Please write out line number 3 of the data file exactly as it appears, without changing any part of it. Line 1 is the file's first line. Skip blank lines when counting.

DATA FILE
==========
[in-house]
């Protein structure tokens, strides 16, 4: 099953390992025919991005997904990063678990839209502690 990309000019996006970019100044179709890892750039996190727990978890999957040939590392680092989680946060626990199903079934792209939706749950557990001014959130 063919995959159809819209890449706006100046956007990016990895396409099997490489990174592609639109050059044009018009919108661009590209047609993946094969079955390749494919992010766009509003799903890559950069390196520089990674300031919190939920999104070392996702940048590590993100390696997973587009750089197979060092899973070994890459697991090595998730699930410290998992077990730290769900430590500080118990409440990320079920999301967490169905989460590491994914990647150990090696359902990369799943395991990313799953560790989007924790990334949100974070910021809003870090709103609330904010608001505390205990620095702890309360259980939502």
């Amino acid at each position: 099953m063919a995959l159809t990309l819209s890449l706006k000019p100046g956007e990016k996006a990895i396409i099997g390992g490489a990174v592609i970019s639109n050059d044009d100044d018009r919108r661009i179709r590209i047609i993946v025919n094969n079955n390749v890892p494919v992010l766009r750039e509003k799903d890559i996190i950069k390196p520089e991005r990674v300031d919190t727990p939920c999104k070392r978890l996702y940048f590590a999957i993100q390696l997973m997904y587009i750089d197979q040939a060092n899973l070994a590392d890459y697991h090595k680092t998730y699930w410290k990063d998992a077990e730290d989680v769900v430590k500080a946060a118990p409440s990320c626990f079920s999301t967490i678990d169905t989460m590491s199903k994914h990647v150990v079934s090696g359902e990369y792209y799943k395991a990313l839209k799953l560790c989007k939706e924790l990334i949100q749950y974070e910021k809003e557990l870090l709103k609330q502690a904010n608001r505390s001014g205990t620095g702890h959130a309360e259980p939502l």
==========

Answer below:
């Amino acid at each position: 099953m063919a995959l159809t990309l819209s890449l706006k000019p100046g956007e990016k996006a990895i396409i099997g390992g490489a990174v592609i970019s639109n050059d044009d100044d018009r919108r661009i179709r590209i047609i993946v025919n094969n079955n390749v890892p494919v992010l766009r750039e509003k799903d890559i996190i950069k390196p520089e991005r990674v300031d919190t727990p939920c999104k070392r978890l996702y940048f590590a999957i993100q390696l997973m997904y587009i750089d197979q040939a060092n899973l070994a590392d890459y697991h090595k680092t998730y699930w410290k990063d998992a077990e730290d989680v769900v430590k500080a946060a118990p409440s990320c626990f079920s999301t967490i678990d169905t989460m590491s199903k994914h990647v150990v079934s090696g359902e990369y792209y799943k395991a990313l839209k799953l560790c989007k939706e924790l990334i949100q749950y974070e910021k809003e557990l870090l709103k609330q502690a904010n608001r505390s001014g205990t620095g702890h959130a309360e259980p939502l």